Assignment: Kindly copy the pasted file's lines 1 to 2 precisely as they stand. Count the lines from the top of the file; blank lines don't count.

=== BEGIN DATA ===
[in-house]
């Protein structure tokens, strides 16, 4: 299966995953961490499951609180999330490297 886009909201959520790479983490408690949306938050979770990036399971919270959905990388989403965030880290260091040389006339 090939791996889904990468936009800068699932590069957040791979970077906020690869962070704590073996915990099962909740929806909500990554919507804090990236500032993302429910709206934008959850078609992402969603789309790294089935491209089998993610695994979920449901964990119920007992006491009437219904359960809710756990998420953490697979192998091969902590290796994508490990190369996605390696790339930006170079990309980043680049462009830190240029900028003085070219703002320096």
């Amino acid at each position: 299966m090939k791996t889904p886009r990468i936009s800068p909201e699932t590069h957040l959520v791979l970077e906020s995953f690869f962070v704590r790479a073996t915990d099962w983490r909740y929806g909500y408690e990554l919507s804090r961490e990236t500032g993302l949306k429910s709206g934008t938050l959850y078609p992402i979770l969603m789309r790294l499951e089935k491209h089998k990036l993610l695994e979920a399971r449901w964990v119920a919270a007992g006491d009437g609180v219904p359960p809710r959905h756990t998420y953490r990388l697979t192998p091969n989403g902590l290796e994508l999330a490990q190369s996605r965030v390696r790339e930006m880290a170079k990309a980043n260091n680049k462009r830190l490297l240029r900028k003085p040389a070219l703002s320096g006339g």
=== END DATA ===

[in-house]
């Protein structure tokens, strides 16, 4: 299966995953961490499951609180999330490297 886009909201959520790479983490408690949306938050979770990036399971919270959905990388989403965030880290260091040389006339 090939791996889904990468936009800068699932590069957040791979970077906020690869962070704590073996915990099962909740929806909500990554919507804090990236500032993302429910709206934008959850078609992402969603789309790294089935491209089998993610695994979920449901964990119920007992006491009437219904359960809710756990998420953490697979192998091969902590290796994508490990190369996605390696790339930006170079990309980043680049462009830190240029900028003085070219703002320096």